Hippodrome, London

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This article is about the theatre in the West End. For the theatre in the London Borough of Barnet, see Golders Green Hippodrome.
London Hippodrome
1958 The Talk of the Town
1983 London Hippodrome
2004 Cirque at the Hippodrome
London Hippodrome 2-12-2009 13-00-27.JPG
London Hippodrome in 2009
Address Charing Cross Road
Westminster, London
Owner European Leisure
Designation Grade II listed
Type circus and variety shows
Capacity 1340 seated (1909)
Current use Corporate hire
Construction
Opened 1900
Rebuilt 1958
Architect Frank Matcham

The Hippodrome is a building on the corner of Charing Cross Road and Leicester Square in the City of Westminster, London. The name was used for many different theatres and music halls, of which the London Hippodrome is one of only a few survivors. The name hippodrome was derived from animal acts forming a significant part of the entertainment.

History[edit]

Hippodrome[edit]

The London Hippodrome was opened in 1900. It was designed by Frank Matcham for Moss Empires chaired by Edward Moss and built for £250,000 as a hippodrome for circus and variety performances. The venue gave its first Circus show on 15 January 1900.[1] The first show ever given was a music hall revue entitled 'Giddy Ostend' with Little Tich and (in one of his first roles) Charlie Chaplin. Entry to the venue was through a bar, dressed as a ship's saloon and the performance space featured both a proscenium stage and an arena that sank into a 230 ft, 100,000 gallon water tank (400 ton, when full) for aquatic spectacles. The tank featured eight central fountains, and a circle of fountains around the side. Entrances at the side of the auditorium could also be flooded, and used for the entry of boats.[2] Shows included equestrian acts, elephants and polar bears, and acrobats would dive from a Minstrel Gallery above a sliding roof, in the centre of the proscenium arch. The auditorium featured cantilevered galleries, removing the columns that often obstructed views in London theatres, the whole was covered by a painted glass retractable roof, that could be illuminated at night.[2] The building included the headquarters of Moss Empires.[3]

Theatre 1909–51[edit]

In 1909, it was reconstructed by Matcham as a music-hall and variety theatre with 1340 seats in stalls, mezzanine, gallery, and upper gallery levels. It was here that Tchaikovsky's Swan Lake received its English première by the Ballets Russes in 1910. The Albert de Courville revues were performed here from December 1912.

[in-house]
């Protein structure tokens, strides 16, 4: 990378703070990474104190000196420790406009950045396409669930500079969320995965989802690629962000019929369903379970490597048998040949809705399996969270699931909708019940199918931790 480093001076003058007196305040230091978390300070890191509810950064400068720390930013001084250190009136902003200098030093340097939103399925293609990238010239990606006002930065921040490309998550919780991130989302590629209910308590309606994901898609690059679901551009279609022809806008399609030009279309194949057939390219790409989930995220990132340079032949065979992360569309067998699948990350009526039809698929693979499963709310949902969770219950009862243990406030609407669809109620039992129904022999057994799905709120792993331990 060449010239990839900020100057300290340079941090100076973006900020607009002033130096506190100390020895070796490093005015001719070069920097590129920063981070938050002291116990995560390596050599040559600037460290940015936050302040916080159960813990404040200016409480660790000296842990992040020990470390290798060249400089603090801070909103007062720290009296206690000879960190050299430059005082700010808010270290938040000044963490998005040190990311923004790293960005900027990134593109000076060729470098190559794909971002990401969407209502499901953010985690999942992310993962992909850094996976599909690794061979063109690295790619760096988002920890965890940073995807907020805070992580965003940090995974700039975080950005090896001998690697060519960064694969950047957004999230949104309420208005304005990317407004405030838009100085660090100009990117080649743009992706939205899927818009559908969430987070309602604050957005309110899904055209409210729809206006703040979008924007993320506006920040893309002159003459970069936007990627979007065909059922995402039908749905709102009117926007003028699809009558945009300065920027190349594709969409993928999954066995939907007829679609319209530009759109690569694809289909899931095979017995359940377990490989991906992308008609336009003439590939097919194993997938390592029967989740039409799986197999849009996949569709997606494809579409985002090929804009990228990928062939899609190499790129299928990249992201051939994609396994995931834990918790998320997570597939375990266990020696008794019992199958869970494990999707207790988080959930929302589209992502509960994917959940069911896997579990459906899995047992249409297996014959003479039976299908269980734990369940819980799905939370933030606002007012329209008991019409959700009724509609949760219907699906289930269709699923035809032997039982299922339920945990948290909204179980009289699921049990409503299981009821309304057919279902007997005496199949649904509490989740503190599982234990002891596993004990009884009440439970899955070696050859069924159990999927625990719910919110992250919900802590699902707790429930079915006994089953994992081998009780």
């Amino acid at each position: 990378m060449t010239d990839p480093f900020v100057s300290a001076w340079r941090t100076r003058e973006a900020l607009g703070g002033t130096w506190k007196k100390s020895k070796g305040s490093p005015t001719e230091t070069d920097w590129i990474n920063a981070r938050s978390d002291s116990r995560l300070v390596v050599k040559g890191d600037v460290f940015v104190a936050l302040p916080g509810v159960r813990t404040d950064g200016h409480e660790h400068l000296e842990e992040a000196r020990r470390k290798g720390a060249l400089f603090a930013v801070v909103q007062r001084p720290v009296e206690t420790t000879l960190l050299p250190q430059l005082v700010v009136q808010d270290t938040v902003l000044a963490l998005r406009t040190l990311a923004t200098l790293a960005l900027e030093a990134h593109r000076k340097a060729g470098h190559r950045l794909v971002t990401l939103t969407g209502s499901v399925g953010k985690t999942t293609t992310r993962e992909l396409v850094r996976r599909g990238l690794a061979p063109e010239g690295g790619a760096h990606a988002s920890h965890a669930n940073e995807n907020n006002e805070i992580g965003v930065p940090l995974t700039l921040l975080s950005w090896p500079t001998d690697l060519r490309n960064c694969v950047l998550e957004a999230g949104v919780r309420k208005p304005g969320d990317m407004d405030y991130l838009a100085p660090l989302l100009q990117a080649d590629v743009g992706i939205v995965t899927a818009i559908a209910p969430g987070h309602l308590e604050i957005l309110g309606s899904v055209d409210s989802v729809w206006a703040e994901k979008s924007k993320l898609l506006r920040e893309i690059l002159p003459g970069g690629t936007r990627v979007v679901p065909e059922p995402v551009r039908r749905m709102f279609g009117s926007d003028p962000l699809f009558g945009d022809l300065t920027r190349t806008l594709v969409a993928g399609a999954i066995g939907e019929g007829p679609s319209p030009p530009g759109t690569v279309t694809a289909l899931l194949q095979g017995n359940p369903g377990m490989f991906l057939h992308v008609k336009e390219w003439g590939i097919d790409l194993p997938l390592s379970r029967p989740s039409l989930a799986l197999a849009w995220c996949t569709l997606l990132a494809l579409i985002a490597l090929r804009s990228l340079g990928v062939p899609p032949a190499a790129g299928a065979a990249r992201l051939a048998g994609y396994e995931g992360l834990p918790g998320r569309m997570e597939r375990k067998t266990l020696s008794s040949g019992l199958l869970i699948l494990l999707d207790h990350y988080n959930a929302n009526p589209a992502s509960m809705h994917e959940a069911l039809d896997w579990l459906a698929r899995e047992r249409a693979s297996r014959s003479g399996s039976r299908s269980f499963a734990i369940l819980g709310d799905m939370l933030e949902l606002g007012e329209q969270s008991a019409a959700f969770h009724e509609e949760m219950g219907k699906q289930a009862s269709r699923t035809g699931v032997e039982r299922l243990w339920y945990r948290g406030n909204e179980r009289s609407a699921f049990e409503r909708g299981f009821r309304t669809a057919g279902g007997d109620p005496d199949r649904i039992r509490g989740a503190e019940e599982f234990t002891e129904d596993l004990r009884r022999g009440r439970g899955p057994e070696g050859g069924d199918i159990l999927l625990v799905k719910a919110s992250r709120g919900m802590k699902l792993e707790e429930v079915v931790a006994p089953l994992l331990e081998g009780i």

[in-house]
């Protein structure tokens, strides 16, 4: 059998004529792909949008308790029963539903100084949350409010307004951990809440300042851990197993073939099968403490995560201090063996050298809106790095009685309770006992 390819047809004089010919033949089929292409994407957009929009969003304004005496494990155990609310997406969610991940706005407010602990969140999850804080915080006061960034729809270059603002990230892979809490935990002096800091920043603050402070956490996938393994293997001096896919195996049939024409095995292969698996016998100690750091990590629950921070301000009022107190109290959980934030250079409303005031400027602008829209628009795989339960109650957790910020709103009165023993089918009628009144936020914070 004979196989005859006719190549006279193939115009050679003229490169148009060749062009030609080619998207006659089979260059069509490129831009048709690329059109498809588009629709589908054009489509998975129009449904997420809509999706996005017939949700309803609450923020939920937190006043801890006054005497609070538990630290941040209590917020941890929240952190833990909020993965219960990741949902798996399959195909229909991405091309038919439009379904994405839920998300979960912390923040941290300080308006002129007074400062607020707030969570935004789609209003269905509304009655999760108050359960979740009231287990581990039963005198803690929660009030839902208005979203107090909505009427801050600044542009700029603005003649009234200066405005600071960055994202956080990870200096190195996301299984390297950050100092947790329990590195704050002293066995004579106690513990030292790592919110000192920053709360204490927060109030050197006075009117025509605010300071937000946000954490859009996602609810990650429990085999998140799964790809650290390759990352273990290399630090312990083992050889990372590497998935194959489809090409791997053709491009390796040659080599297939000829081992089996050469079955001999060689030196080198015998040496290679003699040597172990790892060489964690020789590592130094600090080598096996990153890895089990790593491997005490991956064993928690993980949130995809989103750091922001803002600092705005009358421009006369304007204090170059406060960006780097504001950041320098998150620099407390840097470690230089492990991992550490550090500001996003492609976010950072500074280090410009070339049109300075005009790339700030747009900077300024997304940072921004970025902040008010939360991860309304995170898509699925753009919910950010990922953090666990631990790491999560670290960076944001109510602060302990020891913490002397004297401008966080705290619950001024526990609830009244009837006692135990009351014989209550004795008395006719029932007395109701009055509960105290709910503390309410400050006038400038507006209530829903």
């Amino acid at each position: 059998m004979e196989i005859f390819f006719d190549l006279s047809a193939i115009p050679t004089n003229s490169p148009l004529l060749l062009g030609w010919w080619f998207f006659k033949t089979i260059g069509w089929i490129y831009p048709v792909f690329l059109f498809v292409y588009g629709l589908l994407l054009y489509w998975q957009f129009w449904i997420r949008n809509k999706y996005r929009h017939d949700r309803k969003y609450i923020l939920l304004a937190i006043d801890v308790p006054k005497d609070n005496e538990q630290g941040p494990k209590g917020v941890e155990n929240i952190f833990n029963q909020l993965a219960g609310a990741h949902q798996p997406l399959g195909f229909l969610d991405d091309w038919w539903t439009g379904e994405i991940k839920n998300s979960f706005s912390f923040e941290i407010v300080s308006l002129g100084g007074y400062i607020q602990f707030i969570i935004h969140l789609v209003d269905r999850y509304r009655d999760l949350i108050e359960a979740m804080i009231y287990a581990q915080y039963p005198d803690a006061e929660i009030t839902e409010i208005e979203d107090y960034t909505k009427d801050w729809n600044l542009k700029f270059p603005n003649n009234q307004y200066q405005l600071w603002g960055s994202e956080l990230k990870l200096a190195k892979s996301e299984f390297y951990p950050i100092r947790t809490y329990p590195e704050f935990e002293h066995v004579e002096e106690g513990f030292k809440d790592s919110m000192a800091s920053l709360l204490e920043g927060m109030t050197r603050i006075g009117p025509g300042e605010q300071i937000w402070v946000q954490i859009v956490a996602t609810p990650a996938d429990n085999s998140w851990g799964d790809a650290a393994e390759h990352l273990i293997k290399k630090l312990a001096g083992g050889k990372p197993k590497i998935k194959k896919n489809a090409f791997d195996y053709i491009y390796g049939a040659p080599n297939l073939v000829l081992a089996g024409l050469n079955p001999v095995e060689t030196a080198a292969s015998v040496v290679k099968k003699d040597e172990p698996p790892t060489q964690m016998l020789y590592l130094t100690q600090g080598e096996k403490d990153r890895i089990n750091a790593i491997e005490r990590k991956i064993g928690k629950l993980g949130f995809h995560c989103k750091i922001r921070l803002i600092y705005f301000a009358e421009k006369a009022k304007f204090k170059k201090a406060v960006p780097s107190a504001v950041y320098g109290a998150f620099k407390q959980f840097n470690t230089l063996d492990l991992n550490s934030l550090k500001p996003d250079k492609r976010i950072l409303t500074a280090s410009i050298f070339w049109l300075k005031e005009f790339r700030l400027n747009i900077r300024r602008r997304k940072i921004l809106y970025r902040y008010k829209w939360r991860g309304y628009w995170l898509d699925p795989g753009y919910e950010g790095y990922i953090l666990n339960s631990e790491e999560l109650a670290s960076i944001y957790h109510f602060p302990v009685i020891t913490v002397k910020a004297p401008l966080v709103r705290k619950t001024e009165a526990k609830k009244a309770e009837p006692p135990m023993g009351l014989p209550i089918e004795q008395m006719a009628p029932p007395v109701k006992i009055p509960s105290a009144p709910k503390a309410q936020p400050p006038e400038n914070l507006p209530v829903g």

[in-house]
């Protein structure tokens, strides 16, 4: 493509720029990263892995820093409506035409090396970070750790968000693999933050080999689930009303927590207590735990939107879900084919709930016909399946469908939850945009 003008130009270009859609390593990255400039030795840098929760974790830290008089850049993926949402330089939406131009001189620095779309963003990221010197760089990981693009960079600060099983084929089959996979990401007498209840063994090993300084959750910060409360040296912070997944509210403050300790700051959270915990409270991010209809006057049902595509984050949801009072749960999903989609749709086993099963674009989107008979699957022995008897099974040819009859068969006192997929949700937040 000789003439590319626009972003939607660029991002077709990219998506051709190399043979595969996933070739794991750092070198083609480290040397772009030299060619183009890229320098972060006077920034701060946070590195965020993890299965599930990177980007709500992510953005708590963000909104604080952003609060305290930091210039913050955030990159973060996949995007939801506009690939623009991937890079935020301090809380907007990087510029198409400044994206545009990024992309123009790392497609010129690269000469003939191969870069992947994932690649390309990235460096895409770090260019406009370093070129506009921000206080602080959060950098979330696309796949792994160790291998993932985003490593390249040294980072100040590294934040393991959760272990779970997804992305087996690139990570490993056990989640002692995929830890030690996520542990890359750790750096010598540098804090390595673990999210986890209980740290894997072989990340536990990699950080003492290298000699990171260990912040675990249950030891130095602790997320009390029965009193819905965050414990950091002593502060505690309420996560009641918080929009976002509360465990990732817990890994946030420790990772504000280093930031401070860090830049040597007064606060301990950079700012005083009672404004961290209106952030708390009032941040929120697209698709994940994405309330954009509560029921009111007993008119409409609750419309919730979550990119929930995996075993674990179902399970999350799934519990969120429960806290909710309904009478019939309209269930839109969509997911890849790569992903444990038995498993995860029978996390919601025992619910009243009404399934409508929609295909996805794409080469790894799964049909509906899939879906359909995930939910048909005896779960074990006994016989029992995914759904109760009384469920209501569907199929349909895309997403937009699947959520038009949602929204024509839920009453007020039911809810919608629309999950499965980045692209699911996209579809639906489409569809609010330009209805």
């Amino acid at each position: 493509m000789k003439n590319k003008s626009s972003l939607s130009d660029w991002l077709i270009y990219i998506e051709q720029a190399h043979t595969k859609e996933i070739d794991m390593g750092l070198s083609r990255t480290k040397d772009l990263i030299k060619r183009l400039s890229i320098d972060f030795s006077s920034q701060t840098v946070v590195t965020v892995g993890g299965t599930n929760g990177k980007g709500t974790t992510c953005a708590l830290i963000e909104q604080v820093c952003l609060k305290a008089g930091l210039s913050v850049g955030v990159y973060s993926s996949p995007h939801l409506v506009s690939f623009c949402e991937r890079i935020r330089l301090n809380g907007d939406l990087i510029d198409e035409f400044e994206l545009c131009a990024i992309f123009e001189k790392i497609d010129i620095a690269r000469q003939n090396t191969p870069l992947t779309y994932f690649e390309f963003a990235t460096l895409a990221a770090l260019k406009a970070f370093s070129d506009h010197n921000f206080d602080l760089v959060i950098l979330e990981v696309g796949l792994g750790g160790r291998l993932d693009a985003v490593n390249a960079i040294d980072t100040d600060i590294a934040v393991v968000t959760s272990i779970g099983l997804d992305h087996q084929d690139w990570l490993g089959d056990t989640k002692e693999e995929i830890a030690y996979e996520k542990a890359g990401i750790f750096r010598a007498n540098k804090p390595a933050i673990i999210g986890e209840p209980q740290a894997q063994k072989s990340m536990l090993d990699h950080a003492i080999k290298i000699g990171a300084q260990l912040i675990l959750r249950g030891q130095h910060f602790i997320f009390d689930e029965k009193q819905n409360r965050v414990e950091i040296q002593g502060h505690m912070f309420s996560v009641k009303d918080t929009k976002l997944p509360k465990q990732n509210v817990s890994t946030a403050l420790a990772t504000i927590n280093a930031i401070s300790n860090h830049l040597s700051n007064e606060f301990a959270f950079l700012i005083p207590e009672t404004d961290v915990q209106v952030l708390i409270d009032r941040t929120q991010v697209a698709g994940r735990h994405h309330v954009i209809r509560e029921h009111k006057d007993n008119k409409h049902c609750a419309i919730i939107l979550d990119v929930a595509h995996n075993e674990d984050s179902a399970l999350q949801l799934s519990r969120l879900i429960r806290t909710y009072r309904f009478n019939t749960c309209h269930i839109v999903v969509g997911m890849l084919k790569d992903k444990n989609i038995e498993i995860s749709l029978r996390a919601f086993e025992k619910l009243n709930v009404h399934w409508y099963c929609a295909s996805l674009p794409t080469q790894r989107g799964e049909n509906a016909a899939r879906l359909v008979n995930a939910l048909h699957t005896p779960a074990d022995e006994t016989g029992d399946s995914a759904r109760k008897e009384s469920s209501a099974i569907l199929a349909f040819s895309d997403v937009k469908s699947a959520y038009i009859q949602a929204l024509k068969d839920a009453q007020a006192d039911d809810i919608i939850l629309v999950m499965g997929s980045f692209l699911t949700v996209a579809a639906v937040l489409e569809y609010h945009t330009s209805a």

In 1919, the Hippodrome hosted the first official jazz gig in the United Kingdom, by the Original Dixieland Jazz Band.[4]

Its reputation was for revue and musical comedy, among them The Five O'Clock Girl, the West End production of Vincent Youmans' hit Broadway musical Hit The Deck (1928) and also Mr. Cinders, both in 1929, Ivor Novello's Perchance to Dream in 1945 with Margaret Rutherford, and the revue High Spirits in 1953 with Cyril Ritchard and Diana Churchill. Julie Andrews made her stage debut here at the age of 12. From 1949 to 1951 it was the London equivalent of the Folies Bergère.

The Talk of the Town[edit]

In 1958, the original interior was demolished and the London Hippodrome was converted into the nightclub, "The Talk of the Town" by Bernard Delfont, featuring many of the popular artists of the time,[5] including appearances by Diana Ross & The Supremes, Judy Garland,[6] Eartha Kitt, Shirley Bassey[7] and The Temptations,[8] Frank Sinatra, Sammy Davis Jr., Sergio Franchi, Engelbert Humperdinck, Val Doonican, Dusty Springfield, Tom Jones, Lulu, Matt Monro, Cliff Richard, The Shadows, Raphael, The Seekers, Stevie Wonder, Sacha Distel and Neil Sedaka. In February 1964, Ethel Merman made her only appearance in Britain in a season of cabaret. The Seekers' final concert was recorded for the album 'The Seekers: Live at The Talk of the Town' in 1968. This form of entertainment, in its turn fell out of public favour, and the venue closed in 1982.

The musical drama End of the Rainbow, nominated for a number of Olivier Awards in 2011 during its London run and Tony Awards in 2012 while on Broadway, is set at The Talk of The Town during a Judy Garland engagement there near the end of her life.

In 2009 The Hipppodrome was named by the Brecon Jazz Festival as one of 12 venues which had made the most important contributions to jazz music in the United Kingdom.[4]

The London Hippodrome[edit]

Renovated yet again, the building was reopened as a nightclub/restaurant called "The London Hippodrome" by nightclub tycoon Peter Stringfellow in 1983. Some years later, Stringfellow sold it to a chain company called European Leisure. Under the stewardship of David Chipping and then Nigel Collinson the club went on to win many BEDA and DI awards, regularly attracting crowds in excess of 2,000. Following its sale to Luminar the club soon went out of fashion and it wasn't until April 2004 that the Hippodrome regained its standing when it was transformed into "Cirque at the Hippodrome". The interior was taken back to hues of reds and golds and Burlesque was the theme. Cirque at the Hippodrome won the BEDA award for best UK nightclub in 2004.